Rebel-in-Chief: Inside the Bold and Controversial Presidency of George W. Bush, by Fred Barnes (Crown Forum, 224 pp., $23.95)
For over a quarter-century, the engaging Fred Barnes has provided essential political analysis, in print and on TV, that cuts through the Washington cant. It should therefore surprise nobody that even in a work that is not his best effort, Barnes provides exceptionally wise insights on current politics.
Rebel-in-Chief, in its analysis of George W. Bush’s presidency, reads too often like a pure paean — and a slightly disorganized one at that. In Barnes’s telling, Bush “is a president who leads,” “a visionary,” a “moralist and an idealist” — a “president of consequence” who “achieved big things” and “delivered five or six of the most important and eloquent presidential addresses of the last half-century.” Barnes even excuses, explicitly and repeatedly, the president’s “fondness for federal spending” and his disdain for “small-government conservatives.” In short, a reader might just get the impression that Barnes admires the man.
But Barnes being Barnes, he has still managed to produce a book so well worth reading that wise historians will long consult it for clues about what made Bush tick, and what made his presidency far more significant than not. To his great credit, Barnes understands what most Washington cognoscenti don’t: In the ways that matter most, George W. Bush already has been a successful president.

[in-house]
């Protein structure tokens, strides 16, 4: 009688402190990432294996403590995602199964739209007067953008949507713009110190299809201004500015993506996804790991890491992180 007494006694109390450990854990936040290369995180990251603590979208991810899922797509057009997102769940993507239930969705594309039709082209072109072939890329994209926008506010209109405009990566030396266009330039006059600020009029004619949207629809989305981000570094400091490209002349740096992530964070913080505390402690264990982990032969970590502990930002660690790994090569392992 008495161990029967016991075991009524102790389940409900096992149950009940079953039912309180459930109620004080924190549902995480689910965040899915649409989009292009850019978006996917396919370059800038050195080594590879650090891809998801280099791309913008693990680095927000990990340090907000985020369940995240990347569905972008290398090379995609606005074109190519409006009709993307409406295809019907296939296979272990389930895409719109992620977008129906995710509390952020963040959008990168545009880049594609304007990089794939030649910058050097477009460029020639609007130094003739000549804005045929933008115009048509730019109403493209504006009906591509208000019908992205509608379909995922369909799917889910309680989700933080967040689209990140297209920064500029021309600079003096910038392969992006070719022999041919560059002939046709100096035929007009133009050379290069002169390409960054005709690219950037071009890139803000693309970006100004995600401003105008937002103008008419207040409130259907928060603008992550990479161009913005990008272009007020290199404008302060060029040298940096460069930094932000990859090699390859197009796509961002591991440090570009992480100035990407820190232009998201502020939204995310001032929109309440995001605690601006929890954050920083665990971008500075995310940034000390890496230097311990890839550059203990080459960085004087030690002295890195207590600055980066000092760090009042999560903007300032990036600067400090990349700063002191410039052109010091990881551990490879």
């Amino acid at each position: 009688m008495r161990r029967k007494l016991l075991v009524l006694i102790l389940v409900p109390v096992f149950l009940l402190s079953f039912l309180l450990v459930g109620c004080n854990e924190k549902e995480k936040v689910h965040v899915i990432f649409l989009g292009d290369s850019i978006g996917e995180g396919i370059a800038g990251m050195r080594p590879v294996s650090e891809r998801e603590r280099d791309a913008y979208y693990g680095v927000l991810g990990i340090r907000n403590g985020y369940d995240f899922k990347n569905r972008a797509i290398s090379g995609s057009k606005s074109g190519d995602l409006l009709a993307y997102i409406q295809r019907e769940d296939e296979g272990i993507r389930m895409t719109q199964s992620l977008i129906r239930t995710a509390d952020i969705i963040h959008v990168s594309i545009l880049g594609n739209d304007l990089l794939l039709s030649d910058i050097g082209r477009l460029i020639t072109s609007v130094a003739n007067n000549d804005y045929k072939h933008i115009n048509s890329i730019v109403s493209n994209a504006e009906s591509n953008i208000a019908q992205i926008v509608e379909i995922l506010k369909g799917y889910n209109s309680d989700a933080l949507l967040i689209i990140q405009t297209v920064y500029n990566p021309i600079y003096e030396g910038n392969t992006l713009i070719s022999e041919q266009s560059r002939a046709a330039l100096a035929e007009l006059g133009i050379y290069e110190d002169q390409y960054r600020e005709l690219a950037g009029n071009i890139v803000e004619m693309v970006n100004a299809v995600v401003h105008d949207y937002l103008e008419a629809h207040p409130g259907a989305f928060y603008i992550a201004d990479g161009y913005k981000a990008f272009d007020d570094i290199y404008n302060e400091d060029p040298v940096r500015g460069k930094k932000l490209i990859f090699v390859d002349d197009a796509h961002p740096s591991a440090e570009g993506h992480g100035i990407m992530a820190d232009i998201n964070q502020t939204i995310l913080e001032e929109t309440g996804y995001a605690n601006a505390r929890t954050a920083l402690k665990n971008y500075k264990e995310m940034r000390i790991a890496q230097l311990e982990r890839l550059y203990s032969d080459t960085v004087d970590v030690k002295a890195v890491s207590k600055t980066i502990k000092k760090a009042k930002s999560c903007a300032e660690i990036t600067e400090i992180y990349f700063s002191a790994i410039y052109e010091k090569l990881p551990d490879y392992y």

When Bush took office, Afghanistan, Pakistan, Saudi Arabia, the Palestinians, and Libya all were causing major trouble, “and terrorism was growing in southeast Asia” as well. But now, Barnes writes, the landscape is dramatically different: “Afghanistan and Iraq are pro-American democracies. Both Pakistan and its rival, India, are allies of the United States. Saudi Arabia is of less help to al-Qaeda, which has been weakened. Libya has disarmed. Israel and the Palestinians are closer to a peace settlement than at any time in decades. . . . Popular pressure for democracy has broken out in the Middle East. . . . Free elections followed in Lebanon and democratic stirrings were detected in Syria.”
That list of positive developments catalyzed by Bush doesn’t even include democratic reforms in Ukraine and Georgia, or the strengthening of ties to Great Britain, Australia, Poland, and Italy, or the electoral defeat of Germany’s noxious Gerhard Schroeder. Nor does it include Bush’s capital-gains tax cut that contributed to today’s extraordinary economic boom.
Barnes carefully explains just how and why Bush — not Vice President Dick Cheney, not other advisers, but Bush himself — developed the strategies that brought about these successes. In doing so, he explodes the myth that Bush is an intellectual lightweight. The man fleshed out in Rebel-in-Chief is a voracious reader, and a creative thinker capable of rare insights that others miss.
One reason Bush sees what others don’t — e.g., that anti-terrorism policy requires warfare rather than mere law enforcement; that freedom can take root even in long-repressive societies; that domestic policy should emphasize “ownership” and “choice” and thus wean Americans from bureaucracy — is that he remains admirably aloof from Washington’s elites. “He’s an alien in the realm of the governing class,” Barnes writes. “Bush loves to smash conventional wisdom and destroy myths.”